The game is fast. Perhaps not as speedy as the SNES, but then again your basic Amiga is not built with the same graphic chipset as a SNES. It does, however, run a lot faster than the rolling demo on the cover of last month’s issue, so do not be too put off.

But, after all this, the proof of the pudding is in the playing Street Fighter 2 is immensely enjoyable, right from the word go. I have to admit, I was surprised, especially when you consider that Creative Materials were the team responsible for Final Fight which received a paltry 60%. The thought that has gone into the control really pays off when you pick the joystick up for the first time you can lay a pretty formidable offensive line, if not exactly the most tactical or defensive. Street Fighter 2 is very playable, and genuinely does stand head and shoulders above any of its rivals. Naturally it will take some time before you will be able to use all the moves to their fullest advantage, but that is part of the fun.

AH-SO!
If your SNES-owning friends have been driving you insane with jealousy, now is the time to strike back. OK, it is not arcade perfect and the SNES version is. On the bottom line, though, it is a perfect example of what an Amiga beat ‘em up should be, and an excellent conversion at that. Without a doubt the best beat ‘em up to ever grave the Amiga, even better than the fabled IK+. Whether it will hold that position for long is uncertain, as rumours currently floating claim that an IK+ 2 is on the way, although the same rumour states that Archer Maclean may not be involved. For now though, Street Fighter 2 is the thumper to have. Plus the fact that it is half the cost of the console version, you cannot really go wrong. Well done, US Gold.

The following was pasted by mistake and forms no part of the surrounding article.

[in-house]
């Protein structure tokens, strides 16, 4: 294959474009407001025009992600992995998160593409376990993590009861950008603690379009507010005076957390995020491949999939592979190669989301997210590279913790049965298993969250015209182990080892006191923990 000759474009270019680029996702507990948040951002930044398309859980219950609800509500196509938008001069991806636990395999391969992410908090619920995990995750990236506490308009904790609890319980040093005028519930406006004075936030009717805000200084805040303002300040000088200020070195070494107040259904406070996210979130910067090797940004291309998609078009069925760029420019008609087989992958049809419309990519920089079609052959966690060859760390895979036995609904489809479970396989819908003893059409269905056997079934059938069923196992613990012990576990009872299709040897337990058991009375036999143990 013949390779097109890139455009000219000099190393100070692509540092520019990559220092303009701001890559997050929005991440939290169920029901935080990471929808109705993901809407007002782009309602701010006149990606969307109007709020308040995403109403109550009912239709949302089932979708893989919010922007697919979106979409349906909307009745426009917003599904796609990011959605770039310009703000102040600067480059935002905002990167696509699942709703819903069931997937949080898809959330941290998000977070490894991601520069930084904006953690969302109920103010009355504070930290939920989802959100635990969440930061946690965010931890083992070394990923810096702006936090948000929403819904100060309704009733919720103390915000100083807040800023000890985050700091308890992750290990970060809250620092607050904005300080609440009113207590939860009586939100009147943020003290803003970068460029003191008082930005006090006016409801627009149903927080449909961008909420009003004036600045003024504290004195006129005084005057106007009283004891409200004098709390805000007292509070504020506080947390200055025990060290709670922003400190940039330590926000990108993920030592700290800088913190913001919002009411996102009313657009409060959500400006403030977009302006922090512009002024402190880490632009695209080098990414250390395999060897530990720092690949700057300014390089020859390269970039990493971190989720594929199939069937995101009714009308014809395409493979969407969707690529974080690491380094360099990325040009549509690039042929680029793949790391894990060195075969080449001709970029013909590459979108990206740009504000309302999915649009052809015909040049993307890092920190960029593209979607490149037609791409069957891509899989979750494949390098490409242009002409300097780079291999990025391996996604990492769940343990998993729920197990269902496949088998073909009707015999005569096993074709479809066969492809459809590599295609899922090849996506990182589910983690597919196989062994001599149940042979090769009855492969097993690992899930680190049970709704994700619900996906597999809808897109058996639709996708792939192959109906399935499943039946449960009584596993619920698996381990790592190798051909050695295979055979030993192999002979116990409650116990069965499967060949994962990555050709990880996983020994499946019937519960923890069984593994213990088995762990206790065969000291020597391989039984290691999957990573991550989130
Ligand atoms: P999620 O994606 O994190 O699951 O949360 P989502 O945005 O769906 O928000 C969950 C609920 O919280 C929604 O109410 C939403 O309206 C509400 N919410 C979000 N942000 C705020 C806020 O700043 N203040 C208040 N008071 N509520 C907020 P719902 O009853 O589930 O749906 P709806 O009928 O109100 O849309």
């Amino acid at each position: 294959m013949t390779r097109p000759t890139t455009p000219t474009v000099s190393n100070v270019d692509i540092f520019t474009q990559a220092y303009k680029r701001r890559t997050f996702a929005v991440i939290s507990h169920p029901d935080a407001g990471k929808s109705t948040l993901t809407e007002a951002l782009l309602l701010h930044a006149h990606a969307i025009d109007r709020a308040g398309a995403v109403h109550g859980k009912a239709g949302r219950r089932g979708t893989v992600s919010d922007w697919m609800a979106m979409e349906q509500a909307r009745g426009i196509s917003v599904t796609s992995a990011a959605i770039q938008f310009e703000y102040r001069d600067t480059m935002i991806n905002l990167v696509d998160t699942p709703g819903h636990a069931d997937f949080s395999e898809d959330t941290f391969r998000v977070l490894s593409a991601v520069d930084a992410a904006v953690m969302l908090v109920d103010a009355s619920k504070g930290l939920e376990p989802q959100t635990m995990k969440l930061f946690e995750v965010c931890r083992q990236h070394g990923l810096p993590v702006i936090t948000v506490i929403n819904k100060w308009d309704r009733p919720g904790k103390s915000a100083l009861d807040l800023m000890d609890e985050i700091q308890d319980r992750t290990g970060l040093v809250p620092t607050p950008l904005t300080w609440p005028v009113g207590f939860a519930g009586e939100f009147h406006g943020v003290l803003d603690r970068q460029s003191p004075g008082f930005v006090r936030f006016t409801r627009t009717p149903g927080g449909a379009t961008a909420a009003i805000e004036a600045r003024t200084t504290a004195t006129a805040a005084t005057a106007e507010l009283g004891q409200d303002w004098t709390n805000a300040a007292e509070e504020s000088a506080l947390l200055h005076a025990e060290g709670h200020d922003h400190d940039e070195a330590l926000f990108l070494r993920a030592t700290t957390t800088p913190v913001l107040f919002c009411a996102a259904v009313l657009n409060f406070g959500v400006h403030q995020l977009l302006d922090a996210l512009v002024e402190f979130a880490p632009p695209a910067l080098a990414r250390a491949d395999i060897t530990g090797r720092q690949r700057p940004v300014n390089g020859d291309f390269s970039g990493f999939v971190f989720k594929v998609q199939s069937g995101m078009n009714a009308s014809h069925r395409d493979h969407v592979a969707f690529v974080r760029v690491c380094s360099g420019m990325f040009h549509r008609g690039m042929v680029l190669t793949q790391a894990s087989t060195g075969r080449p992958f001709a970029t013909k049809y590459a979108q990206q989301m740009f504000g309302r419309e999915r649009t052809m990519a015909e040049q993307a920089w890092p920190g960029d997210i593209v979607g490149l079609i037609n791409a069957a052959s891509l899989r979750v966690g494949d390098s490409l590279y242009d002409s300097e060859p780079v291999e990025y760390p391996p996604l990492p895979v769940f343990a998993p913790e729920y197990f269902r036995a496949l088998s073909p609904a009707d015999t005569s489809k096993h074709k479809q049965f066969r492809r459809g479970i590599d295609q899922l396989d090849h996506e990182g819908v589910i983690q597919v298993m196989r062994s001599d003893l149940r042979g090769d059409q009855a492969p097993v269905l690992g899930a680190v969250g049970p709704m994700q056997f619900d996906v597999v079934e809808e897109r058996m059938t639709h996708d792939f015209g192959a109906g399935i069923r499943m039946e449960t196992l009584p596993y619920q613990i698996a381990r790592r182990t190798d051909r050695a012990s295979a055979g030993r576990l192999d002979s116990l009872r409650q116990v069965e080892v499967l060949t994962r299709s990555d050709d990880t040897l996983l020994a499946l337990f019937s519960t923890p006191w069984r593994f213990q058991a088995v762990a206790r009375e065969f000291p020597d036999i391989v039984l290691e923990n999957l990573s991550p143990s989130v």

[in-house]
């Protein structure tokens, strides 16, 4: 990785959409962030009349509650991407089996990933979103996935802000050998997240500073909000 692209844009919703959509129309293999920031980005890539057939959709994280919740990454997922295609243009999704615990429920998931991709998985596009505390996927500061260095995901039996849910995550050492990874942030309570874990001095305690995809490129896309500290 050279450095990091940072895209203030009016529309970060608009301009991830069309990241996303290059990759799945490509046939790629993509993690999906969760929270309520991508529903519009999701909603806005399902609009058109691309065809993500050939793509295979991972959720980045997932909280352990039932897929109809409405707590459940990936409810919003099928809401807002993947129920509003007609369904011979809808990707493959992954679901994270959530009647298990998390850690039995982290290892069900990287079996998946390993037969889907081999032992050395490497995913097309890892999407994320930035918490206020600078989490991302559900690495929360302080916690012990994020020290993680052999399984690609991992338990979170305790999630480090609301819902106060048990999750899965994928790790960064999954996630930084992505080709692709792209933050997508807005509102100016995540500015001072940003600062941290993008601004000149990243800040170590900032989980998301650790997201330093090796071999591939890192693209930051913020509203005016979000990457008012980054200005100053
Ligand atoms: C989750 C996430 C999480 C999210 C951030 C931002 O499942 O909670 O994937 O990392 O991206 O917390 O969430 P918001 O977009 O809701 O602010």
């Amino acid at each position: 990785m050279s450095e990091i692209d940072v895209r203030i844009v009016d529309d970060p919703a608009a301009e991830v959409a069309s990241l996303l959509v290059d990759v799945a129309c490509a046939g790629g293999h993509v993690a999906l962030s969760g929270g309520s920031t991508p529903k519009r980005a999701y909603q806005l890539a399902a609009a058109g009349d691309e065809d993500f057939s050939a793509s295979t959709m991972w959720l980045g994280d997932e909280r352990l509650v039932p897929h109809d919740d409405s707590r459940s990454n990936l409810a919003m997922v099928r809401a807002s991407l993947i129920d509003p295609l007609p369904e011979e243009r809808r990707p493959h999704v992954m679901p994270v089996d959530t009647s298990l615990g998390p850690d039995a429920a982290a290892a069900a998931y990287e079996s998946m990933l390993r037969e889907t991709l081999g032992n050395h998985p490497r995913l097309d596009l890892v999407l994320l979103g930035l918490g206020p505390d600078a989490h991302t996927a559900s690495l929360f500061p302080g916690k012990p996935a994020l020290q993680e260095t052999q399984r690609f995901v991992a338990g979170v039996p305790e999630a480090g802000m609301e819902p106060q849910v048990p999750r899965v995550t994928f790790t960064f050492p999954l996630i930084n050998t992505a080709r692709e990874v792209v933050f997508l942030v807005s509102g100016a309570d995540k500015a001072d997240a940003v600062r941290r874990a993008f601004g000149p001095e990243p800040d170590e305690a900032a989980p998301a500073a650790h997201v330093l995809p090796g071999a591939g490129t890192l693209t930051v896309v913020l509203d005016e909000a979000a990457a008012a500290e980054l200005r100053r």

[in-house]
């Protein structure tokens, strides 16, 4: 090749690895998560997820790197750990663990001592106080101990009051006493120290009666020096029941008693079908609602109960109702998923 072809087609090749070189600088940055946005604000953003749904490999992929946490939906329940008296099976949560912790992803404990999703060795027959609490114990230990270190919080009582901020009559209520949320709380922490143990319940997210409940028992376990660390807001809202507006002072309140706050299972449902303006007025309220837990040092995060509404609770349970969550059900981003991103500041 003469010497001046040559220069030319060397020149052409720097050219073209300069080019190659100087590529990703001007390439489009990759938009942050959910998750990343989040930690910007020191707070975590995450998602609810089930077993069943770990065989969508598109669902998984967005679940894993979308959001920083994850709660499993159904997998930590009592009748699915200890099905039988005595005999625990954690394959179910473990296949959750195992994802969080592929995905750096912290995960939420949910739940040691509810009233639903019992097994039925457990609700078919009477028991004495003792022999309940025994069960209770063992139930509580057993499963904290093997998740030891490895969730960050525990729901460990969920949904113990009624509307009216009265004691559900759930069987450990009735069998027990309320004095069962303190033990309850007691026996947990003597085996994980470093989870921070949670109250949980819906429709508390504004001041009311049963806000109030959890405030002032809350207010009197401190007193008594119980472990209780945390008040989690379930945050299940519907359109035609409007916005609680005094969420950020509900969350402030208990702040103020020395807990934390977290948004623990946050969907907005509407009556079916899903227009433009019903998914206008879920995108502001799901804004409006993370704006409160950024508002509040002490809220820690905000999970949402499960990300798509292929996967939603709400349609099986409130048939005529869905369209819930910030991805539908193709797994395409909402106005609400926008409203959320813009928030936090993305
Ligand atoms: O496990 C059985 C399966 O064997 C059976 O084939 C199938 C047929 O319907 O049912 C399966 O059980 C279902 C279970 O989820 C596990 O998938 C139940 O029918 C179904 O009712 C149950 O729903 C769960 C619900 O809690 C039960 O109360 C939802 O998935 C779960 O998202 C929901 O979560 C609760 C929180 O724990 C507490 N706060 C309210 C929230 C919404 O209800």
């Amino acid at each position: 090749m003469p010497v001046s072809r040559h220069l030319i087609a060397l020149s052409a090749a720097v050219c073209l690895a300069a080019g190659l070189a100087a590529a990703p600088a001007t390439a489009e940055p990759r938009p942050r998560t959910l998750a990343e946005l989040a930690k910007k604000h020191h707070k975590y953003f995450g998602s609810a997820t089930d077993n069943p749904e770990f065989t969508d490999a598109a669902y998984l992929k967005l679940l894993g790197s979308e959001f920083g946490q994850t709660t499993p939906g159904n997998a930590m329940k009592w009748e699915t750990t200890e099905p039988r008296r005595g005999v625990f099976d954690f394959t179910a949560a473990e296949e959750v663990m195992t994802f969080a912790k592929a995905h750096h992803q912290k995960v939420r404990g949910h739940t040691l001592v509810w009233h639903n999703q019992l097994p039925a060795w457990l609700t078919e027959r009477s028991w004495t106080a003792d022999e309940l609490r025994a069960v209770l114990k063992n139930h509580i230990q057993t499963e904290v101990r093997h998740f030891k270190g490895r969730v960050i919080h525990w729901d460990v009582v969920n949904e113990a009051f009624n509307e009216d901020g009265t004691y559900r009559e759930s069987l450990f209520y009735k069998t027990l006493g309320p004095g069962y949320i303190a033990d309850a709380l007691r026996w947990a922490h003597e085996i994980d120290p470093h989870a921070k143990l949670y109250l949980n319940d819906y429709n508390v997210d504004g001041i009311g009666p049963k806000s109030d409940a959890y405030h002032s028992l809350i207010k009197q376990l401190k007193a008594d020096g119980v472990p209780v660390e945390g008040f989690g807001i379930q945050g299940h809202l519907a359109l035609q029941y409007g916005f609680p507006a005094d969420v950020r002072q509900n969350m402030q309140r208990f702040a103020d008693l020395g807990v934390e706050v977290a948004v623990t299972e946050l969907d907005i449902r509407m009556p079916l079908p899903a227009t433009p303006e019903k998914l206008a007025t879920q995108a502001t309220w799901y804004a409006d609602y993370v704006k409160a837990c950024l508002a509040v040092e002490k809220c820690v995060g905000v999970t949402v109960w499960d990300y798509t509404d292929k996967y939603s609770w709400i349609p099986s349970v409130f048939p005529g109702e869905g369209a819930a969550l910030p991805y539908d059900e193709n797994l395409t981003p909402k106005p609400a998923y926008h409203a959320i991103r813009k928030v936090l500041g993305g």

CU Amiga, January 1993, p.p.59-61

THE FIGHTERS
Eight computer opponents might not seem like much in these days of digital Armageddon, but nowhere will you find a bunch of nuts as hard to crack as these. Here is the full run down of who you will be taking on.
Street fighter 2 – Edmond Honda Street fighter 2 - Ryu